Iddo (Hebrew: עִדּוֹ ʿĪddō; also Jedo; Greek: Αδει, Αδδω, Adei, Addō) was a biblical prophet. According to the Books of Chronicles, he lived during the reigns of King Solomon and his heirs, Rehoboam and Abijah, in the Kingdom of Judah.

Hebrew Bible

Although little is known about Iddo, the Books of Chronicles say that the events of Solomon's reign, as well as Iddo's prophecies concerning king Jeroboam I of Israel, were recorded in writing.[1] The alleged records composed by Iddo are no longer extant. He is also credited with a history of King Rehoboam[2] and his son King Abijah.[3]

Other mentions

A tradition of identifying Iddo with the unnamed prophet of 1 Kings 13 can be found in the Talmud,[4] first-century BC Jewish historian Josephus, the fourth- and fifth-century Christian commentator Jerome, and the medieval Jewish commentator Rashi. The protagonist of 1 Kings 13 is identified simply as "a man of God"[5] who prophesies against Jeroboam, as Iddo is said to have done elsewhere. After an unfortunate encounter with an older prophet of Bethel who lies to him, saying that God's angel has instructed him to provide hospitality to him, the "man of God" is killed by a lion as punishment for disobeying a divine command. The older prophet, Amaziah, then used his own tomb as a burial place for the "man of God".

The second Book of Kings records that, 300 years later, during the reign of king Josiah, the king was engaged in the process of burning human bones to ritually defile Jeroboam's altar. During the trip to do so, Josiah noticed the tombstone of the "man of God", and when he asked was told that it was the tomb of the man who had predicted the destruction of Jeroboam's altar. Josiah ordered that the tomb be left unmolested in commemoration of his prophecy.[6]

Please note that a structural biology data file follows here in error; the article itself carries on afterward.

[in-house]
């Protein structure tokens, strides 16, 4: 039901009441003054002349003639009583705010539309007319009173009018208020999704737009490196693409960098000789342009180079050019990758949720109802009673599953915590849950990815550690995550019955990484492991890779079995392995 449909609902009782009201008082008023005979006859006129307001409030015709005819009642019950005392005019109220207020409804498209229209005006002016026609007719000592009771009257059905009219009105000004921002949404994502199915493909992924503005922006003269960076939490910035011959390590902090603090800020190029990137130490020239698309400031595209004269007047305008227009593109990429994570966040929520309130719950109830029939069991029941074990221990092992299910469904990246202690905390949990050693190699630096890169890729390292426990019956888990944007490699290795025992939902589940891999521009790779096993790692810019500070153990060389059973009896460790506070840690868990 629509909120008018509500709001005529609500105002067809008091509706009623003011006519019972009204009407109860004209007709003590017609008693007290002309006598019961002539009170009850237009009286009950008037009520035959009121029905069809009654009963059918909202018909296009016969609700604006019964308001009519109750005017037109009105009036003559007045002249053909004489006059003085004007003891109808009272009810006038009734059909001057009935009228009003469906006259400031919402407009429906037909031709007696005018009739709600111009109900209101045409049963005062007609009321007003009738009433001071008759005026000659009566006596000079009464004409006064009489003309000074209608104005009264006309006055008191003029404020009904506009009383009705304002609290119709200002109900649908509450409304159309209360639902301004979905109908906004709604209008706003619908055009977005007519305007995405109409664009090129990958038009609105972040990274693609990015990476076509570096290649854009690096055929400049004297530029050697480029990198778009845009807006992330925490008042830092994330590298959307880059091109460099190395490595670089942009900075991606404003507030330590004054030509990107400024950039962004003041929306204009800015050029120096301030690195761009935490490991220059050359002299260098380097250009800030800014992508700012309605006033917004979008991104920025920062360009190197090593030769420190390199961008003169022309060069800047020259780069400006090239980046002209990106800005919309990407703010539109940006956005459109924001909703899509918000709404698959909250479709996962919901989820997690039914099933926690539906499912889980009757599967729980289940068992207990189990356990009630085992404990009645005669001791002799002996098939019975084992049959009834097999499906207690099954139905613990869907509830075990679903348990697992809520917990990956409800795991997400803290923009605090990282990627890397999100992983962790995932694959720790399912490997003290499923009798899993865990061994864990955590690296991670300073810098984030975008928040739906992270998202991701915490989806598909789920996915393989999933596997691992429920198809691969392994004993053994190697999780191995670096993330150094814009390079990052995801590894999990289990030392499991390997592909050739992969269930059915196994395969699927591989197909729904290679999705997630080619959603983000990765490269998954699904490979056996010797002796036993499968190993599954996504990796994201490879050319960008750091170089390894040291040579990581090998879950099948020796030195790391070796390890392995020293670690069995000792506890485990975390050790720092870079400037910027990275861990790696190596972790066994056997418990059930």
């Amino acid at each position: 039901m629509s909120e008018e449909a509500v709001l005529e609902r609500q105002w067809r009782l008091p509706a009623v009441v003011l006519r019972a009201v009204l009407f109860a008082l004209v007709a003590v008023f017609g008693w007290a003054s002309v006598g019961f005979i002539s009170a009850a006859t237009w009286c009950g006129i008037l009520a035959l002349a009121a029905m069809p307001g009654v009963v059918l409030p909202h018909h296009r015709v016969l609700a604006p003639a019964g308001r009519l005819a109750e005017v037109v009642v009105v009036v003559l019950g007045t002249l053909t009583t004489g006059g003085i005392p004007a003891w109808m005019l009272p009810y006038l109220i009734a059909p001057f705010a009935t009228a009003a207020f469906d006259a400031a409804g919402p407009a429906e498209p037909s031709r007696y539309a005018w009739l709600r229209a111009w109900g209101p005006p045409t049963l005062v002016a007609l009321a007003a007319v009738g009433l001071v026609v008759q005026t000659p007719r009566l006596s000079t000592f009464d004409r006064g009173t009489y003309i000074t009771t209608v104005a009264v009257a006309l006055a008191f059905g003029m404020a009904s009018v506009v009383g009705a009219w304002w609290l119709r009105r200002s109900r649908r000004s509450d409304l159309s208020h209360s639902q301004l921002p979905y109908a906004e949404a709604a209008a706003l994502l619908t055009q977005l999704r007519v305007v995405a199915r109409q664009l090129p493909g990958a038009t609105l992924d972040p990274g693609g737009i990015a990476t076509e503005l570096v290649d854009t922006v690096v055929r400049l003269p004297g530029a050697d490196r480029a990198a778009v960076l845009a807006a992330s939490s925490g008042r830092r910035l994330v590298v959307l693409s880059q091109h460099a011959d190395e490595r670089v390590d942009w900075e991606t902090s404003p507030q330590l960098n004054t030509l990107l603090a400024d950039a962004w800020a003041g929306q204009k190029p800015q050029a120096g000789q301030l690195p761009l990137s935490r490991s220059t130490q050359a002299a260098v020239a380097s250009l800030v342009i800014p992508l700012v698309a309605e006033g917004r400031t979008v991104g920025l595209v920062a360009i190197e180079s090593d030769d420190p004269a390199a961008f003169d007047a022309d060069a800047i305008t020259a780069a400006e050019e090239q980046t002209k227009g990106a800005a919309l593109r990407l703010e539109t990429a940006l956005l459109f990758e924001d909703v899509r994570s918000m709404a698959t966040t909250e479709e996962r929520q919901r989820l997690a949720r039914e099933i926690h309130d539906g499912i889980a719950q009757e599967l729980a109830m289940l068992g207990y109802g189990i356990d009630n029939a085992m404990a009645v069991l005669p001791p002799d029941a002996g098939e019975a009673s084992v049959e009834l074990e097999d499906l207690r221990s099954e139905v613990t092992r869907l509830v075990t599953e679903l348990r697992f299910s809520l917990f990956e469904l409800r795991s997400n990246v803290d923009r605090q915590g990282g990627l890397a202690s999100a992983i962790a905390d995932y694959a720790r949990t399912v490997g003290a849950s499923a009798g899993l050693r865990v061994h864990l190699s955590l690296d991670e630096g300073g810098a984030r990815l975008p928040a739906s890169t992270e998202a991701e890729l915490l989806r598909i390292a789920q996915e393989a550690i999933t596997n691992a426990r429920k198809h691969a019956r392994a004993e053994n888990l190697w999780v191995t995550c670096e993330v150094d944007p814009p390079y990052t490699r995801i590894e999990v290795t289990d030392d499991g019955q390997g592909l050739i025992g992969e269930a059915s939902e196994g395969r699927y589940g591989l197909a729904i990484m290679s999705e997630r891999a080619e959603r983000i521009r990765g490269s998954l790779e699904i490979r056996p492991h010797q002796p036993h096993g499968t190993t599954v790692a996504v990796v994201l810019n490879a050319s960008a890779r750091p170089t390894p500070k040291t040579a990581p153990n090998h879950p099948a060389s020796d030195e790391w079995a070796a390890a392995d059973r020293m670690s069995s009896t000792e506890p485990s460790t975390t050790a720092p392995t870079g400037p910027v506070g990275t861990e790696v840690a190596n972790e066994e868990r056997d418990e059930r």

In addition to claiming that Iddo the prophet is the unnamed man of 1 Kings 13, Jerome also identifies Iddo the prophet with Oded the father of Azariah, who is found in 2 Chronicles 15:8.[7]

Other individuals with this name

Another Iddo is mentioned in Ezra 8:17 as the chief man in a place named Casiphia. Ezra requests assistance from Iddo and his brethren to bring servants for the Temple. It is this Iddo to whom Ezra refers when he calls the prophet Zechariah a "son of Iddo" in Ezra 5:1 and 6:14. The Book of Zechariah 1:1 and 1:7 mention Iddo as the paternal grandfather of Zechariah.

See also


  1. ^ See 2 Chronicles 9:29
  2. ^ 2 Chronicles 12:15
  3. ^ 2 Chronicles 13:22
  4. ^ Talmud Bavli, tractate Sanhedrin, page 104a.
  5. ^ See 1 Kings 13:1, etc.
  6. ^ 2 Kings 23:16-18
  7. ^ Jewish Encyclopedia, Jeroboam